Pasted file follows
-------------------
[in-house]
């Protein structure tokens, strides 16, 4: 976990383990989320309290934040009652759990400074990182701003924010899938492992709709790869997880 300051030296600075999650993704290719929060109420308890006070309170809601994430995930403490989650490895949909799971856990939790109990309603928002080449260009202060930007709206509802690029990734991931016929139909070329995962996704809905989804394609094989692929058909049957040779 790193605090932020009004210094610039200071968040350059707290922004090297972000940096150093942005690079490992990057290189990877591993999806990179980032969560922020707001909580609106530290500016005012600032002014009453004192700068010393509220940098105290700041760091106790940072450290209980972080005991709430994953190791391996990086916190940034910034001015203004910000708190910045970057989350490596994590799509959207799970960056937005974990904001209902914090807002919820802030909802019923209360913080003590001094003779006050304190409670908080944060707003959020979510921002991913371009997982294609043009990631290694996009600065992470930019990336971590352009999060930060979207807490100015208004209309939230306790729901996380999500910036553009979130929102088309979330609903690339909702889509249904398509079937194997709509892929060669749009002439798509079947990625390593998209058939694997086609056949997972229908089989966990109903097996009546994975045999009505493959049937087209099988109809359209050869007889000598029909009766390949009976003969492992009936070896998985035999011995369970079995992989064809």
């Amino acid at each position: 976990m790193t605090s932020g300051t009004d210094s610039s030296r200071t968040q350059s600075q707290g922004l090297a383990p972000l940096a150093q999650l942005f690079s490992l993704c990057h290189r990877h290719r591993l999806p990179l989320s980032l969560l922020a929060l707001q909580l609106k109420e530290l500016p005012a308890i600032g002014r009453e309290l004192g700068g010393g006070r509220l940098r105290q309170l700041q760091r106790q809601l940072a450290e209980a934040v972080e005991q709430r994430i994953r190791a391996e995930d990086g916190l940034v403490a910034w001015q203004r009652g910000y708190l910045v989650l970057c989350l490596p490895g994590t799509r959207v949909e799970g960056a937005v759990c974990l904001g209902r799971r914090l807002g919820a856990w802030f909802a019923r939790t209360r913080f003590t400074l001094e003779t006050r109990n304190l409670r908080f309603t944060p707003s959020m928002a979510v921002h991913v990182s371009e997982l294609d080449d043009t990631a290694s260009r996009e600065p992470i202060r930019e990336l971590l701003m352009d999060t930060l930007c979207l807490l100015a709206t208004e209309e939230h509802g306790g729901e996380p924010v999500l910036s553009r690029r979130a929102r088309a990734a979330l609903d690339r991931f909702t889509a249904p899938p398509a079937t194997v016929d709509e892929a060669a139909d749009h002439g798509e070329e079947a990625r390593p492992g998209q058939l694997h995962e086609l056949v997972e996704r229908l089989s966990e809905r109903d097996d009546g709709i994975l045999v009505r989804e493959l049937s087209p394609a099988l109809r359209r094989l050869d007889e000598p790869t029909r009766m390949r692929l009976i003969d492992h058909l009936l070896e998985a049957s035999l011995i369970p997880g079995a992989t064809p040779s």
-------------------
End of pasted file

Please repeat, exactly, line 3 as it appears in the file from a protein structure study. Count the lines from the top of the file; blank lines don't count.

């Amino acid at each position: 976990m790193t605090s932020g300051t009004d210094s610039s030296r200071t968040q350059s600075q707290g922004l090297a383990p972000l940096a150093q999650l942005f690079s490992l993704c990057h290189r990877h290719r591993l999806p990179l989320s980032l969560l922020a929060l707001q909580l609106k109420e530290l500016p005012a308890i600032g002014r009453e309290l004192g700068g010393g006070r509220l940098r105290q309170l700041q760091r106790q809601l940072a450290e209980a934040v972080e005991q709430r994430i994953r190791a391996e995930d990086g916190l940034v403490a910034w001015q203004r009652g910000y708190l910045v989650l970057c989350l490596p490895g994590t799509r959207v949909e799970g960056a937005v759990c974990l904001g209902r799971r914090l807002g919820a856990w802030f909802a019923r939790t209360r913080f003590t400074l001094e003779t006050r109990n304190l409670r908080f309603t944060p707003s959020m928002a979510v921002h991913v990182s371009e997982l294609d080449d043009t990631a290694s260009r996009e600065p992470i202060r930019e990336l971590l701003m352009d999060t930060l930007c979207l807490l100015a709206t208004e209309e939230h509802g306790g729901e996380p924010v999500l910036s553009r690029r979130a929102r088309a990734a979330l609903d690339r991931f909702t889509a249904p899938p398509a079937t194997v016929d709509e892929a060669a139909d749009h002439g798509e070329e079947a990625r390593p492992g998209q058939l694997h995962e086609l056949v997972e996704r229908l089989s966990e809905r109903d097996d009546g709709i994975l045999v009505r989804e493959l049937s087209p394609a099988l109809r359209r094989l050869d007889e000598p790869t029909r009766m390949r692929l009976i003969d492992h058909l009936l070896e998985a049957s035999l011995i369970p997880g079995a992989t064809p040779s």